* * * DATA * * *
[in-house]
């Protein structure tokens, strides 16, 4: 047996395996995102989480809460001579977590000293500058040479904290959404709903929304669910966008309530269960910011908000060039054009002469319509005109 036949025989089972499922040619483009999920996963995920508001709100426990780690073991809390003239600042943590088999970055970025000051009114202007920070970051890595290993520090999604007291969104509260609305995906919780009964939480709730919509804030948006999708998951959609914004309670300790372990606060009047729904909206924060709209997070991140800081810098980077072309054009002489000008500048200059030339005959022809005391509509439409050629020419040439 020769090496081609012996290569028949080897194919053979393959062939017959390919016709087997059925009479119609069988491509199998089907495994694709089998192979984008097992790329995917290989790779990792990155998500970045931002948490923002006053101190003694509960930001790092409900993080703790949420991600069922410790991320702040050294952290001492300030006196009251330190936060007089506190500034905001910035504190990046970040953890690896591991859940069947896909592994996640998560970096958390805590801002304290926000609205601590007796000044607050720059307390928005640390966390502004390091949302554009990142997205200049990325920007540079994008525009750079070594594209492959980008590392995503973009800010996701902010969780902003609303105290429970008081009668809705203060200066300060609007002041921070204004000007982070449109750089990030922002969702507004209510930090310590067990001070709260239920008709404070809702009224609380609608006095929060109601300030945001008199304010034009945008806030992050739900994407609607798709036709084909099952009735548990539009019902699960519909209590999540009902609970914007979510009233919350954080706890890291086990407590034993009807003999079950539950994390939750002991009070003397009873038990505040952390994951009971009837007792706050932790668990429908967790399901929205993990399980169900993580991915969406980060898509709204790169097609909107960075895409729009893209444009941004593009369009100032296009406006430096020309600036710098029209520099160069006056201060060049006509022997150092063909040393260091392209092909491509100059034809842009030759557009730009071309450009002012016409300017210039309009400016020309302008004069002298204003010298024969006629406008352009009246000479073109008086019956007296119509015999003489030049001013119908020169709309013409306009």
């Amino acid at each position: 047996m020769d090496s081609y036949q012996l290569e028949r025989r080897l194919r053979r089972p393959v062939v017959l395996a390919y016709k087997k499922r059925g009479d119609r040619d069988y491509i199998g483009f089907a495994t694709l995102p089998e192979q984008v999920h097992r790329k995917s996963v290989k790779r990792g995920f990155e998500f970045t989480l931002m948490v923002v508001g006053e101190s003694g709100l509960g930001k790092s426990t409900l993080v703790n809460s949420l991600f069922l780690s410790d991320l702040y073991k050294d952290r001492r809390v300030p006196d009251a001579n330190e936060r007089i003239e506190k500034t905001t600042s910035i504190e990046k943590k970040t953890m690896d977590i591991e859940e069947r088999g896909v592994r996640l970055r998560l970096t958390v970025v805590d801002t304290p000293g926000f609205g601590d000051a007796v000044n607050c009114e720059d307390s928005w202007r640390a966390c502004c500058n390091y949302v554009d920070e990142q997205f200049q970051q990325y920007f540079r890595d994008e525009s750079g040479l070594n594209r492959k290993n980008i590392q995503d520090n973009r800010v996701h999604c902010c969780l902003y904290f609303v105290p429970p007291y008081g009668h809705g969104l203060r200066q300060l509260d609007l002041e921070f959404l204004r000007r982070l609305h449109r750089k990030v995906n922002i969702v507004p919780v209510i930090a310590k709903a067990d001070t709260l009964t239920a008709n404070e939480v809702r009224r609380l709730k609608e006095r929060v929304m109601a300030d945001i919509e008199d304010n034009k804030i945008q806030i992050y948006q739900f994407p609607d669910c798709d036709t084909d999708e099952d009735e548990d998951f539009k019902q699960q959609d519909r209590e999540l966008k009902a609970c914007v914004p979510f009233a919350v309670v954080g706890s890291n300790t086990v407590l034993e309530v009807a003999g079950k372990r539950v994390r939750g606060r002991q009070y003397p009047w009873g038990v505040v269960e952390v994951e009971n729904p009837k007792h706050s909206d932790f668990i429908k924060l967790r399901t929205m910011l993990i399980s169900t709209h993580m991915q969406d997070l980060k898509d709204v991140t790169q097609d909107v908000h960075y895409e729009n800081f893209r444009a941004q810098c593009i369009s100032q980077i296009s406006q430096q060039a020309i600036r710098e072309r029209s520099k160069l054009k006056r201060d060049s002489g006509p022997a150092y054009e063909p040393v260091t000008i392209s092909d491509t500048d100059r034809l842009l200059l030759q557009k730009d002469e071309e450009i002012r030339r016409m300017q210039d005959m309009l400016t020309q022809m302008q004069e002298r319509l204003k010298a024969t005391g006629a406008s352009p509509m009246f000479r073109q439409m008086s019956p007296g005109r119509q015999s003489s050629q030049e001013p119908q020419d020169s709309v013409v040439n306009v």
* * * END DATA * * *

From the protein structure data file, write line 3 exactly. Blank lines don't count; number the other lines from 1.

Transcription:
């Amino acid at each position: 047996m020769d090496s081609y036949q012996l290569e028949r025989r080897l194919r053979r089972p393959v062939v017959l395996a390919y016709k087997k499922r059925g009479d119609r040619d069988y491509i199998g483009f089907a495994t694709l995102p089998e192979q984008v999920h097992r790329k995917s996963v290989k790779r990792g995920f990155e998500f970045t989480l931002m948490v923002v508001g006053e101190s003694g709100l509960g930001k790092s426990t409900l993080v703790n809460s949420l991600f069922l780690s410790d991320l702040y073991k050294d952290r001492r809390v300030p006196d009251a001579n330190e936060r007089i003239e506190k500034t905001t600042s910035i504190e990046k943590k970040t953890m690896d977590i591991e859940e069947r088999g896909v592994r996640l970055r998560l970096t958390v970025v805590d801002t304290p000293g926000f609205g601590d000051a007796v000044n607050c009114e720059d307390s928005w202007r640390a966390c502004c500058n390091y949302v554009d920070e990142q997205f200049q970051q990325y920007f540079r890595d994008e525009s750079g040479l070594n594209r492959k290993n980008i590392q995503d520090n973009r800010v996701h999604c902010c969780l902003y904290f609303v105290p429970p007291y008081g009668h809705g969104l203060r200066q300060l509260d609007l002041e921070f959404l204004r000007r982070l609305h449109r750089k990030v995906n922002i969702v507004p919780v209510i930090a310590k709903a067990d001070t709260l009964t239920a008709n404070e939480v809702r009224r609380l709730k609608e006095r929060v929304m109601a300030d945001i919509e008199d304010n034009k804030i945008q806030i992050y948006q739900f994407p609607d669910c798709d036709t084909d999708e099952d009735e548990d998951f539009k019902q699960q959609d519909r209590e999540l966008k009902a609970c914007v914004p979510f009233a919350v309670v954080g706890s890291n300790t086990v407590l034993e309530v009807a003999g079950k372990r539950v994390r939750g606060r002991q009070y003397p009047w009873g038990v505040v269960e952390v994951e009971n729904p009837k007792h706050s909206d932790f668990i429908k924060l967790r399901t929205m910011l993990i399980s169900t709209h993580m991915q969406d997070l980060k898509d709204v991140t790169q097609d909107v908000h960075y895409e729009n800081f893209r444009a941004q810098c593009i369009s100032q980077i296009s406006q430096q060039a020309i600036r710098e072309r029209s520099k160069l054009k006056r201060d060049s002489g006509p022997a150092y054009e063909p040393v260091t000008i392209s092909d491509t500048d100059r034809l842009l200059l030759q557009k730009d002469e071309e450009i002012r030339r016409m300017q210039d005959m309009l400016t020309q022809m302008q004069e002298r319509l204003k010298a024969t005391g006629a406008s352009p509509m009246f000479r073109q439409m008086s019956p007296g005109r119509q015999s003489s050629q030049e001013p119908q020419d020169s709309v013409v040439n306009v």